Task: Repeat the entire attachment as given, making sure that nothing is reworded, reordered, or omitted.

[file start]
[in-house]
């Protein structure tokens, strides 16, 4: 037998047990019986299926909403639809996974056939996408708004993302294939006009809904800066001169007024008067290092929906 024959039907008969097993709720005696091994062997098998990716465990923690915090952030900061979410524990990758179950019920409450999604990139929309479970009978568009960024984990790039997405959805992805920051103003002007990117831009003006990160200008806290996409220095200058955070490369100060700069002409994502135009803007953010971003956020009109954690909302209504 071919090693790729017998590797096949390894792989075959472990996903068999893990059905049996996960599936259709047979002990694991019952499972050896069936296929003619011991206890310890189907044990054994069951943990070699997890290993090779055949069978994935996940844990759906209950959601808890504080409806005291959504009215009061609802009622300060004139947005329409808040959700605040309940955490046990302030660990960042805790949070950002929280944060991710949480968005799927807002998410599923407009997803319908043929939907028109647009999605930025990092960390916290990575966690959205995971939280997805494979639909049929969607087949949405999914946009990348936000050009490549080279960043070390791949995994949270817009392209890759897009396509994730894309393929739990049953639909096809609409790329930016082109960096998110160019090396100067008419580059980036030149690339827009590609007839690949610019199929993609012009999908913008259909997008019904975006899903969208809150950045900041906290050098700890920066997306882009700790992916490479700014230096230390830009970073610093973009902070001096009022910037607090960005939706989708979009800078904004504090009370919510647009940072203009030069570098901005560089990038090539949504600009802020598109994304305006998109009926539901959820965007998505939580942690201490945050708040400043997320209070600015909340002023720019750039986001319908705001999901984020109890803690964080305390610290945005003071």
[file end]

[in-house]
């Protein structure tokens, strides 16, 4: 037998047990019986299926909403639809996974056939996408708004993302294939006009809904800066001169007024008067290092929906 024959039907008969097993709720005696091994062997098998990716465990923690915090952030900061979410524990990758179950019920409450999604990139929309479970009978568009960024984990790039997405959805992805920051103003002007990117831009003006990160200008806290996409220095200058955070490369100060700069002409994502135009803007953010971003956020009109954690909302209504 071919090693790729017998590797096949390894792989075959472990996903068999893990059905049996996960599936259709047979002990694991019952499972050896069936296929003619011991206890310890189907044990054994069951943990070699997890290993090779055949069978994935996940844990759906209950959601808890504080409806005291959504009215009061609802009622300060004139947005329409808040959700605040309940955490046990302030660990960042805790949070950002929280944060991710949480968005799927807002998410599923407009997803319908043929939907028109647009999605930025990092960390916290990575966690959205995971939280997805494979639909049929969607087949949405999914946009990348936000050009490549080279960043070390791949995994949270817009392209890759897009396509994730894309393929739990049953639909096809609409790329930016082109960096998110160019090396100067008419580059980036030149690339827009590609007839690949610019199929993609012009999908913008259909997008019904975006899903969208809150950045900041906290050098700890920066997306882009700790992916490479700014230096230390830009970073610093973009902070001096009022910037607090960005939706989708979009800078904004504090009370919510647009940072203009030069570098901005560089990038090539949504600009802020598109994304305006998109009926539901959820965007998505939580942690201490945050708040400043997320209070600015909340002023720019750039986001319908705001999901984020109890803690964080305390610290945005003071």